Once you identify high-risk consumers, a multichannel collections and payment reminder campaign can help move consumers toward paid status. Take, for example, the latest Bank of America advertisement campaign. The company has removed the negative connotations associated with receiving a payment reminder or early-stage collection call. Bank of America ads now depict convenience and customer satisfaction, which are associated with receiving a payment reminder via customers’ preferred communication channels. This encourages customers to make payments and creates improved customer experiences.
Leveraging Consumer Attention Beyond Collecting Payments to Effectively Communicate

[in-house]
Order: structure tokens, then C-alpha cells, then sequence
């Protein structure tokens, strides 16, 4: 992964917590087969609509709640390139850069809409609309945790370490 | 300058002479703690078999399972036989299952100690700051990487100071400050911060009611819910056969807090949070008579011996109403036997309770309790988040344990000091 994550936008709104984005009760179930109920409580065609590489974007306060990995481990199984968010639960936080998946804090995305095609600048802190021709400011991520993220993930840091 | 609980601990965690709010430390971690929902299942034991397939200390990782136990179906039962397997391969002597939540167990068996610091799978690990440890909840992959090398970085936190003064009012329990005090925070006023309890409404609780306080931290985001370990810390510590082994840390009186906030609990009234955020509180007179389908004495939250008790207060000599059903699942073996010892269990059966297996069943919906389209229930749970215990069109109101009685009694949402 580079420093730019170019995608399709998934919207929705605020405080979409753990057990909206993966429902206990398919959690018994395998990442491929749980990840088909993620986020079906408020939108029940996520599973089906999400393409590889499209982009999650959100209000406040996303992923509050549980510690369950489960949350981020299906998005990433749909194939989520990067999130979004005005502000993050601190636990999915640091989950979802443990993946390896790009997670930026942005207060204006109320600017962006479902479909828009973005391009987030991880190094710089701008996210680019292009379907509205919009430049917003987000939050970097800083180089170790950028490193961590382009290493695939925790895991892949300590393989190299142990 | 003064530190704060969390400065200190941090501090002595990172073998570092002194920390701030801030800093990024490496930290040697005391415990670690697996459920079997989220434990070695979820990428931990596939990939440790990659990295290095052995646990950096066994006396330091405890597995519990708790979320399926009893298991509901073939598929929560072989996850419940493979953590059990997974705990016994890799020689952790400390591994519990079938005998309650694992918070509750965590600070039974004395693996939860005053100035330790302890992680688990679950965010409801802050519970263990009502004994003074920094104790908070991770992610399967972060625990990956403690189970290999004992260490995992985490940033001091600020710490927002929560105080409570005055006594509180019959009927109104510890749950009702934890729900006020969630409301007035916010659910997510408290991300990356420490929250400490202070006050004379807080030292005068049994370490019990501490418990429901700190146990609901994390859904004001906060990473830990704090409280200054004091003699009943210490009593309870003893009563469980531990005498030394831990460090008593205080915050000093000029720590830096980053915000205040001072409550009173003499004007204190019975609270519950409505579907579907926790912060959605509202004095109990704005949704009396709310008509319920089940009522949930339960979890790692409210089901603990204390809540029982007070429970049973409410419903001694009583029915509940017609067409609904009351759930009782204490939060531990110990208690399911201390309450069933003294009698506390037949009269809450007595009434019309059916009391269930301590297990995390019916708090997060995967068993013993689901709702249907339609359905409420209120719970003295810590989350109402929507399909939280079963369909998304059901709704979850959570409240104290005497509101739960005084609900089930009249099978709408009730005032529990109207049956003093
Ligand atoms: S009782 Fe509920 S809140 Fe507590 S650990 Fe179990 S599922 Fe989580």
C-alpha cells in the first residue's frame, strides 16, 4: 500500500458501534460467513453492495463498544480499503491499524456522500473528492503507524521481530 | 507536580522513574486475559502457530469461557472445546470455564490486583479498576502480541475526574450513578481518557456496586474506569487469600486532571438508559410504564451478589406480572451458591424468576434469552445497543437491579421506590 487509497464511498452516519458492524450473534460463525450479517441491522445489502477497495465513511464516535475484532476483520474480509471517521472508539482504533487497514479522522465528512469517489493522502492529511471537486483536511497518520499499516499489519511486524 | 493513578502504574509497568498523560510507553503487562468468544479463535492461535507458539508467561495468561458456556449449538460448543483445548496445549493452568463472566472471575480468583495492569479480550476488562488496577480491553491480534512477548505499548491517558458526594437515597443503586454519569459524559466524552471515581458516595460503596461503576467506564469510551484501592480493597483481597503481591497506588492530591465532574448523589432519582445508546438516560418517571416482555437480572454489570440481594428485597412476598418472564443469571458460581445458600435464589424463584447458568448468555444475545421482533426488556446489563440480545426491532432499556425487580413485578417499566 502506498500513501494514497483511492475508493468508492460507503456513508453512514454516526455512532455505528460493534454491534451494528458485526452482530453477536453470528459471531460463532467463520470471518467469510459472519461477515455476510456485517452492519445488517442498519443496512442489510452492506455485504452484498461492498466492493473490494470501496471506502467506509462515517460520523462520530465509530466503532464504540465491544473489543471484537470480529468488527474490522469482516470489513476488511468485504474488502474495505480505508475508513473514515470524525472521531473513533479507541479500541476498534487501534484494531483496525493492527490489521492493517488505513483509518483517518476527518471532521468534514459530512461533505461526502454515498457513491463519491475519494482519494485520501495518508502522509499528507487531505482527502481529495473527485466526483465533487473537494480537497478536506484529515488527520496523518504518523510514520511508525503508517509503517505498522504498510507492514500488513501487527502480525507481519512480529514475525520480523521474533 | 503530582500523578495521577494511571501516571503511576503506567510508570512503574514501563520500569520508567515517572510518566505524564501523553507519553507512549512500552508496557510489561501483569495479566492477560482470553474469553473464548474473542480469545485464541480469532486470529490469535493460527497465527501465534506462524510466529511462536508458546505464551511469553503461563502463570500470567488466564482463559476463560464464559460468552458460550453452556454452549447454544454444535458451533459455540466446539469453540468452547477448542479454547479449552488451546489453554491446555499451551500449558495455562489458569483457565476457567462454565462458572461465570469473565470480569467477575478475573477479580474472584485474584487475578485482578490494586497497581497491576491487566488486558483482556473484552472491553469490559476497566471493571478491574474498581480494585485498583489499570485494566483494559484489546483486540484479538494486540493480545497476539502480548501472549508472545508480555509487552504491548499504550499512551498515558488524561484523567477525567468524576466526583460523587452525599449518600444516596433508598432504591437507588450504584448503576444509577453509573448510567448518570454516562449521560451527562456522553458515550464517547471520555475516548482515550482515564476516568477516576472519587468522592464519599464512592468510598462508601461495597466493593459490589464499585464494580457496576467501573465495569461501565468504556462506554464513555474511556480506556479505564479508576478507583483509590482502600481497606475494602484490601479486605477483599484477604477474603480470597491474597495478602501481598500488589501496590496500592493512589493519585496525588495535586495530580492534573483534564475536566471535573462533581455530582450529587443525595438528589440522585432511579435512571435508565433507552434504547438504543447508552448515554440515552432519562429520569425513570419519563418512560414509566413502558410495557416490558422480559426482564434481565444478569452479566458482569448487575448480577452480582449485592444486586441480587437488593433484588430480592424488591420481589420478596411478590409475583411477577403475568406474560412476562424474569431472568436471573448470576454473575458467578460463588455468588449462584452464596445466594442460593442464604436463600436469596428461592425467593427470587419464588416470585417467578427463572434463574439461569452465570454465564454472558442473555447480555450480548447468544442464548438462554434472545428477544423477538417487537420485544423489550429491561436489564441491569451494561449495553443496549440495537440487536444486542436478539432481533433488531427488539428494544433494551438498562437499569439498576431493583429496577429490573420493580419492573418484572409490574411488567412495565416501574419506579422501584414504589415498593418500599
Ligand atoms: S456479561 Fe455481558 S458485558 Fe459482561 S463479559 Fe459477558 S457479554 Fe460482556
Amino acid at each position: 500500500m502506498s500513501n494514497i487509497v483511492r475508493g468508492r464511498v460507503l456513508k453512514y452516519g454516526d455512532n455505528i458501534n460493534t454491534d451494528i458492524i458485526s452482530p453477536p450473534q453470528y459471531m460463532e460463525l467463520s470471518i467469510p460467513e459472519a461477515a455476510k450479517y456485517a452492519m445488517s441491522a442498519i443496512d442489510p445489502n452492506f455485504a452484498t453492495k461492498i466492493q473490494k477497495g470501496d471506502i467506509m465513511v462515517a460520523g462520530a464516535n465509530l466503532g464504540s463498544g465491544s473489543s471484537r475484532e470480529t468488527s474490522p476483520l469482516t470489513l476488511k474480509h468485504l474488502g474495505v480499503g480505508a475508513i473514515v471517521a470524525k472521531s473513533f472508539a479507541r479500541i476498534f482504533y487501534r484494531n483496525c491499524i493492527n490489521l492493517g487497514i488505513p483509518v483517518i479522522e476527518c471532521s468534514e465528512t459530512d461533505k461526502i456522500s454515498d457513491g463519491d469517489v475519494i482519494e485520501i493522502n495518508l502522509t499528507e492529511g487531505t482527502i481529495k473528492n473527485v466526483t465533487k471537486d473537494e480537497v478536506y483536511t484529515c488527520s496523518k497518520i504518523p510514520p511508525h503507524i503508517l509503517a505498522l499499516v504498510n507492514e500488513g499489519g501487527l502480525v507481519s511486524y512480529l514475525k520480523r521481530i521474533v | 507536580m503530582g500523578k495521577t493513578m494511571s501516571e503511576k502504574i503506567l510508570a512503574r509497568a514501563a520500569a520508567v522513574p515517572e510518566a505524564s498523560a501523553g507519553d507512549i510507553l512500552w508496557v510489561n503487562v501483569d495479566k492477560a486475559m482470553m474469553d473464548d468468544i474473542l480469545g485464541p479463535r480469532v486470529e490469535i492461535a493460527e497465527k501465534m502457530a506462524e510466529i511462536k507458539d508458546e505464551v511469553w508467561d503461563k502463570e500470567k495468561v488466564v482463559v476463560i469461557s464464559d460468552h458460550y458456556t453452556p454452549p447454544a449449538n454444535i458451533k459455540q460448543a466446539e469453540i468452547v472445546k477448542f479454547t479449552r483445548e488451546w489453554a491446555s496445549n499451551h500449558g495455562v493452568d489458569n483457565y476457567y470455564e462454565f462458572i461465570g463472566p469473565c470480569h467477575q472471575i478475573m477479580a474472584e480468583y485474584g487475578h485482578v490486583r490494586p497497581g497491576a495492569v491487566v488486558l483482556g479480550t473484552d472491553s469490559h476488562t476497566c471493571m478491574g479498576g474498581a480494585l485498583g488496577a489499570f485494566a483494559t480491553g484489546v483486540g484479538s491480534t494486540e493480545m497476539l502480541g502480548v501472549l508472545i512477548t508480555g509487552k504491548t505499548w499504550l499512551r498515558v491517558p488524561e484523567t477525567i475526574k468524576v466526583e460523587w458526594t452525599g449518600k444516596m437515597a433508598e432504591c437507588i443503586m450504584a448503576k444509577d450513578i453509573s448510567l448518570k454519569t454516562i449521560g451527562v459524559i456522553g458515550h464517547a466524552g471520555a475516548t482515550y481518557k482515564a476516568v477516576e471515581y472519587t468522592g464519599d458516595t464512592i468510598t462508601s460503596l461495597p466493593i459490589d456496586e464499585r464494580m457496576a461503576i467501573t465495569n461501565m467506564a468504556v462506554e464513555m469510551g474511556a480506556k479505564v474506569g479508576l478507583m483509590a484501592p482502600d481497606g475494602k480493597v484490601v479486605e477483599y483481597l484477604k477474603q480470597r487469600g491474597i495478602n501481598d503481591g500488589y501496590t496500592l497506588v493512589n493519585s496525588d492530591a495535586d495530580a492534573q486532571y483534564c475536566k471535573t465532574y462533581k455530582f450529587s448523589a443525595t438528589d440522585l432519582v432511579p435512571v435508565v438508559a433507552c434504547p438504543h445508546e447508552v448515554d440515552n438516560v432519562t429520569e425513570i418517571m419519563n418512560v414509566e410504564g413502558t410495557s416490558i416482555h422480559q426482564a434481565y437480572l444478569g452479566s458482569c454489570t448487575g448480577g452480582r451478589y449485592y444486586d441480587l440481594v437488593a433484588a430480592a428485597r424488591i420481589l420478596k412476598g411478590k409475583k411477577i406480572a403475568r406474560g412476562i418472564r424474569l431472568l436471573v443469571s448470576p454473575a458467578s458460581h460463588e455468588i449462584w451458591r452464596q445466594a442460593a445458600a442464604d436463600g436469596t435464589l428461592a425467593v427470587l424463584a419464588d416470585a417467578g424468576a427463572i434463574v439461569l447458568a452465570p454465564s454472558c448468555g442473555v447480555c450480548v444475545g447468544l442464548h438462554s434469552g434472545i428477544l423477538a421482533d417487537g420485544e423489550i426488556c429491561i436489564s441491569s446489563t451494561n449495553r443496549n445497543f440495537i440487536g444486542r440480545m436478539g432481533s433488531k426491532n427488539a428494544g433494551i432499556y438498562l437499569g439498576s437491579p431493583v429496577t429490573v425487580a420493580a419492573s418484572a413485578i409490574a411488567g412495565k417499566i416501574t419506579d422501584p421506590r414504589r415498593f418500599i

Once you have multiple communications channels and consumers opting in, the next step is to better leverage those channels. This is done by pushing messages to consumers and allowing them to interact with you.
For example, the arrival of smart grid presents a huge consumer education challenge. Many utility consumers have heard the term smart grid, but ask five people what it means and you’ll get five different answers. And that’s at the conceptual level. What about when the conversation turns to how to read a bill offering more data points obtained from smart meters, how to use energy more efficiently, or how to reduce energy consumption?
Consumers are ready to listen to smart grid information, but their preferences for receiving this information likely will be as variable as the individuals themselves. Some consumers are best reached through monthly statements, but others prefer over-the-phone notifications or electronic communication to their e-mail accounts or even via the Web.